In the wake of the Parkland shooting, we’re recycling our interminable debate on gun control, and I just want to point out how pathetic some of the arguments are against an assault weapons ban. This is no longer an argument between left and right, between liberals and conservatives, or between Democrats and Republicans. No, this is now an argument between reasonable people and a completely unreasonable cohort.
First of all – and Second Amendment proponents seem to forget this all the time – they’ve ALREADY WON. That happened back in 2008, and was reinforced in 2010, when the Supreme Court decided the Heller and McDonald cases. In those two cases the Court decided that the Second Amendment created an individual right to bear arms that was unrelated to involvement in a well-regulated militia. Since 2010, no state or city in the country can completely ban gun ownership to an individual citizen. However, never ones to just accept a resounding victory and leave it alone, conservatives have been spinning conspiracy theories about how liberals are going to “get their guns” ever since.
Let’s also quickly mention what the Heller and McDonald cases did NOT decide: they did not decide that there could be no infringement at all on the right to carry guns or ammunition. Instead, the infringements have to be reasonable. For example, there is no right in the Second Amendment to own a rocket launcher, even though that could qualify as “arms” within the meaning of the amendment.
So, let’s look at some of the arguments that we’ve heard in the news the last few weeks, and see how pathetic they really are:
– That assault weapons should not be banned because there are other ways to kill people
This argument revolves around the observation that terrorists both at home and abroad have also used cars and trucks (and in some cases knives) to kill people.
So, this is like arguing that because things other than electrical problems can bring down a jet-liner, we should do nothing to prevent jetliners from having electrical problems fixed. The argument is ludicrous on its face, as assault weapons have been more effective than any other weapon in mowing down civilians, especially in school settings, where no one has yet managed to drive a truck through a school building.
– That assault weapons cannot meaningfully be distinguished from other kinds of weapons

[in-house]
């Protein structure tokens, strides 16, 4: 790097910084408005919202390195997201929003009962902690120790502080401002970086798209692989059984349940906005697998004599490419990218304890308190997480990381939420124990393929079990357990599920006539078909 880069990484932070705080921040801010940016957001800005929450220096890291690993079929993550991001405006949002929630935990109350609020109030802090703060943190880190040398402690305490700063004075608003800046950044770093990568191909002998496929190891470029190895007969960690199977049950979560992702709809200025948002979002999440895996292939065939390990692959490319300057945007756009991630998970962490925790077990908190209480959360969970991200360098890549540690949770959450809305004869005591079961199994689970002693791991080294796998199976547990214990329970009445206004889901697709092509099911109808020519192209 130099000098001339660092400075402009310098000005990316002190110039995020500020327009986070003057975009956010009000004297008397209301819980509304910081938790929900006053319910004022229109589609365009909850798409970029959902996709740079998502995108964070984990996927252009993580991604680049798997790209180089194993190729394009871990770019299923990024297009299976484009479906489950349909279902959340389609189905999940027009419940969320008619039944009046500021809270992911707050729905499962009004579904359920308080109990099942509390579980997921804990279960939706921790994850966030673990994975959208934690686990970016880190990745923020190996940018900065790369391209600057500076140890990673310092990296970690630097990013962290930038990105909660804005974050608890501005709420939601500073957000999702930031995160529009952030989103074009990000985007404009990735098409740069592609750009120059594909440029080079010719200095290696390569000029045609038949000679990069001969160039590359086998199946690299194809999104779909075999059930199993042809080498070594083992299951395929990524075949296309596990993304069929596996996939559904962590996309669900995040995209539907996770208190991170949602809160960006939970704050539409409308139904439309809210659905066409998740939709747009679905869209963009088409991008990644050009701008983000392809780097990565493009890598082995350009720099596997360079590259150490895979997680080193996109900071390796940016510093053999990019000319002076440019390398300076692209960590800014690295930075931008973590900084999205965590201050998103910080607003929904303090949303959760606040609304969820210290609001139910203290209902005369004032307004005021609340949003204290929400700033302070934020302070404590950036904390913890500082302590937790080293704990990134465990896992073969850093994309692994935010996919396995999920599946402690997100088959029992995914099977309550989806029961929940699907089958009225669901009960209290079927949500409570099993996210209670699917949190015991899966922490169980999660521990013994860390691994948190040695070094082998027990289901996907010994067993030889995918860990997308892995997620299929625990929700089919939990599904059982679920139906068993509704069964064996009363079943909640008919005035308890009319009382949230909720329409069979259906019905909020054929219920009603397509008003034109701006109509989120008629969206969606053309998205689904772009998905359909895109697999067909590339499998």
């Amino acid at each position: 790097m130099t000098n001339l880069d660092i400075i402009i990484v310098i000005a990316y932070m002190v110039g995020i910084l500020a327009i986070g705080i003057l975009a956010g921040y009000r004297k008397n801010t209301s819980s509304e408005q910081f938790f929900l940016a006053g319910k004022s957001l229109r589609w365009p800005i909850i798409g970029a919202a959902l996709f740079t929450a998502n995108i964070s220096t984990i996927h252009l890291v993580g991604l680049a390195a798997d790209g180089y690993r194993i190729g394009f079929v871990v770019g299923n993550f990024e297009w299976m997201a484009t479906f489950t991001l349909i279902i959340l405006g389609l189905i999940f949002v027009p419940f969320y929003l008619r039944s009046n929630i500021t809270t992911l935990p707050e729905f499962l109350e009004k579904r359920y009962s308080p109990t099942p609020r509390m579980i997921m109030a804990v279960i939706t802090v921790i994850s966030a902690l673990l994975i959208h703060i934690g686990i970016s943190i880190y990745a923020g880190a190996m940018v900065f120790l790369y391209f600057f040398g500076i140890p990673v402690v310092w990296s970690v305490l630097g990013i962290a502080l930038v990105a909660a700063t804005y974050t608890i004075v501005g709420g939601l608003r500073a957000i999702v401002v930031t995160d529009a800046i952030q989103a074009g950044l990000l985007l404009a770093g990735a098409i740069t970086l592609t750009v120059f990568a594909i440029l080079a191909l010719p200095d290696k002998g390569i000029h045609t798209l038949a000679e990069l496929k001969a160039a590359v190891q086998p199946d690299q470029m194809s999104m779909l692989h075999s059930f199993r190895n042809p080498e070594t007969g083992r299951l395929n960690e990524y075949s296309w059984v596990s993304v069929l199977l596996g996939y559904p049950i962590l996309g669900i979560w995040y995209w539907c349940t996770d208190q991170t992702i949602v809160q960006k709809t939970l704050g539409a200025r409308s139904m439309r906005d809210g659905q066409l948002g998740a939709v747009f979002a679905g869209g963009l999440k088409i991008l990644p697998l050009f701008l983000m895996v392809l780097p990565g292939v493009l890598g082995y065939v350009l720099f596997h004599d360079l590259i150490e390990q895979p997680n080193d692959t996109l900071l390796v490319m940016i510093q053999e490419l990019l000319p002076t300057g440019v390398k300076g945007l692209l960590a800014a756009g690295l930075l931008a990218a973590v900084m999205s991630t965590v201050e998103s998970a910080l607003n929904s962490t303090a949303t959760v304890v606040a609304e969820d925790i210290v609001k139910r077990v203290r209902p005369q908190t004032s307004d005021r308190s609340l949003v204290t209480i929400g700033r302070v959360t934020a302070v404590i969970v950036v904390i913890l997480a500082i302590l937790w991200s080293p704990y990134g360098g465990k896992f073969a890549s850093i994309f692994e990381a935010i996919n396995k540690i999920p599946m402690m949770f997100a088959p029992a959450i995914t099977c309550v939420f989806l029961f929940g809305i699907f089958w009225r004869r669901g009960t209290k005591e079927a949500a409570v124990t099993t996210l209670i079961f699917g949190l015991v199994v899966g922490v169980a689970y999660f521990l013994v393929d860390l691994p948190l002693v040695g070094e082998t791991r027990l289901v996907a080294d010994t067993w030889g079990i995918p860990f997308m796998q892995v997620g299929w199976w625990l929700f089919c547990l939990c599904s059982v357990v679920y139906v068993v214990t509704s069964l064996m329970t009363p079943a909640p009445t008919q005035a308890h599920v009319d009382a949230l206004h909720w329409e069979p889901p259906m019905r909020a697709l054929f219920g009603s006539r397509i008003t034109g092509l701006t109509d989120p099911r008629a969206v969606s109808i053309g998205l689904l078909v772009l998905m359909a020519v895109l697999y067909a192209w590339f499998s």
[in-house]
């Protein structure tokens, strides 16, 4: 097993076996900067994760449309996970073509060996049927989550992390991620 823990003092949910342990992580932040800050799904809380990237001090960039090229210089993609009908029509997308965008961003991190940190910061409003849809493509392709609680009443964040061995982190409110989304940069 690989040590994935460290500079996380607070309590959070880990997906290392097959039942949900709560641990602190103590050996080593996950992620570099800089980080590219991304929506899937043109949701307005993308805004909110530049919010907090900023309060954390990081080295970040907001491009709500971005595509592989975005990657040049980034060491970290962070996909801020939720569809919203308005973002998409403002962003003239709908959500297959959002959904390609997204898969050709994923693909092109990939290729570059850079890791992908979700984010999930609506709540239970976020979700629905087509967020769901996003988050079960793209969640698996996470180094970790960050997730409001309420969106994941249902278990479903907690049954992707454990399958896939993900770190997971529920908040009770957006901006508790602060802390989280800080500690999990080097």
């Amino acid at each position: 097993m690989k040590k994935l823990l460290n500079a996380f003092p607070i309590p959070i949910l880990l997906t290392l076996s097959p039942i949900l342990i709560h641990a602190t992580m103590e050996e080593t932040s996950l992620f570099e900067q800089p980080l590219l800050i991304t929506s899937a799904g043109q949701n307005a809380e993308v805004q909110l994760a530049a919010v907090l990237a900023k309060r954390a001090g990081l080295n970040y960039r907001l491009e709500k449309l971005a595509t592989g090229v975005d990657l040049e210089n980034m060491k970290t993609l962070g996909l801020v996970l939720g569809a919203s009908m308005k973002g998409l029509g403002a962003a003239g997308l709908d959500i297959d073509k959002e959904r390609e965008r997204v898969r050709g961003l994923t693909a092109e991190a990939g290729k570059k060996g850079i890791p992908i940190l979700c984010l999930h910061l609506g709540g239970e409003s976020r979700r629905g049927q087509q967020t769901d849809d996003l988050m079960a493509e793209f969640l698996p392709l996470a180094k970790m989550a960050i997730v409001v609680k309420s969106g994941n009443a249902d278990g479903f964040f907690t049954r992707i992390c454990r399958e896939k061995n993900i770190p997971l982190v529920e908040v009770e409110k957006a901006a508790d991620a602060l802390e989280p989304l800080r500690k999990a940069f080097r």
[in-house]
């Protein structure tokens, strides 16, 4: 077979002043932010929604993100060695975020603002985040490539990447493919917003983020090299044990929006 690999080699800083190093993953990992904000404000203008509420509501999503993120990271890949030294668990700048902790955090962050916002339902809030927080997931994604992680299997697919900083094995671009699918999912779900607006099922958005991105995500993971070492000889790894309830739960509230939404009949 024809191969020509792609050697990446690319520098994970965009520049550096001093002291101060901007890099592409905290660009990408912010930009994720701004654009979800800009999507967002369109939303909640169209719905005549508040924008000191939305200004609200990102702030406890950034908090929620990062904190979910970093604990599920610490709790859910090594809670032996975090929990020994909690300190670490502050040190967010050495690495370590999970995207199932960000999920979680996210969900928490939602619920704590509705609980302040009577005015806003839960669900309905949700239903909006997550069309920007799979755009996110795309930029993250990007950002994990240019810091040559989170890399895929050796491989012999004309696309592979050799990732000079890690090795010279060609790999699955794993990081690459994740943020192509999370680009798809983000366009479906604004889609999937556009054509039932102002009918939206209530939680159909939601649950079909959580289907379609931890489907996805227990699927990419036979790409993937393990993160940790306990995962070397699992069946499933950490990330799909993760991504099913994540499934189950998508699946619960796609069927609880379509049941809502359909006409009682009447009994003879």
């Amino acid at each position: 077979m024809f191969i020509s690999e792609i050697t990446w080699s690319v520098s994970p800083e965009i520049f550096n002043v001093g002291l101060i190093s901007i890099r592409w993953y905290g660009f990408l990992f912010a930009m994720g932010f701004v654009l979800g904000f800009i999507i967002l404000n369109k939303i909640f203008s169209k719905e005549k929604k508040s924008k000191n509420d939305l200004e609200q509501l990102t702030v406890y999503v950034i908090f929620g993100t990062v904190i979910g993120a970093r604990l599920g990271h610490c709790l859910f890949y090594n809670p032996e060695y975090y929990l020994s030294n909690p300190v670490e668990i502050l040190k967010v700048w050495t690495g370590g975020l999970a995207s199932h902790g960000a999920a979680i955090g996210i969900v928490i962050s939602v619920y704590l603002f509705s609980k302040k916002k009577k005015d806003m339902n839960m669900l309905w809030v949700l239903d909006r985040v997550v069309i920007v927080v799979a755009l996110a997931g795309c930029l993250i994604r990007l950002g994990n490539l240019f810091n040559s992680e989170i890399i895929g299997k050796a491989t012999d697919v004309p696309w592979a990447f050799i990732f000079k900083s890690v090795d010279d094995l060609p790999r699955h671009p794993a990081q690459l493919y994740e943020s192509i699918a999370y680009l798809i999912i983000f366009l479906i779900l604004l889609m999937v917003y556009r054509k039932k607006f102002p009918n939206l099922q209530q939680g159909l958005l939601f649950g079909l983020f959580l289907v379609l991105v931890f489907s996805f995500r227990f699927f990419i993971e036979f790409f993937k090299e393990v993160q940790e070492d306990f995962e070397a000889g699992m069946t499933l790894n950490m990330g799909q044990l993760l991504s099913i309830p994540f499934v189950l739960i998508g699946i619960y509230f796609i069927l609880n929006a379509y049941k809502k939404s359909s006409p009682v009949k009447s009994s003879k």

This argument is like saying that SUVs cannot meaningfully be distinguished from passenger cars for purposes of insuring them or regulating their emissions. Once again, the argument is ludicrous on its face: if we can distinguish between SUVs and passenger cars, we can distinguish between assault weapons and other kinds of weapons. Aside from which, we already had an assault weapons ban which the Bush administration let expire, and somehow those legislators were able to define an “assault weapon” and have it mean something.
– That schools should have the same kind of security as airports or even prisons
Shame on the proponents of gun rights for even advancing this argument. You want to turn our schools into prisons? When I was going to high school in Massachusetts – and admittedly, that was a long time ago – we had an “open campus” policy. We could wander on and off the campus during our free time, and visitors could come into the school without having to undergo any checks. Remarkably enough, no one was ever shot inside our school. Now, admittedly that would not be right for every school, but the whole point is that a school is supposed to an environment that is conducive for education, not some kind of fortress where everyone operates in fear. It’s bad enough that we all have to take off our shoes at the airport every because one jerkoff tried to blow up an airliner with a compound stuffed inside his shoes, or that flying in general has become something we endure instead of something we enjoy. Turning schools into fortresses is not going to provide a nurturing education environment for our kids. And besides, there’s a much easier solution: how about we reimpose the ban on assault weapons!
– That we should be arming teachers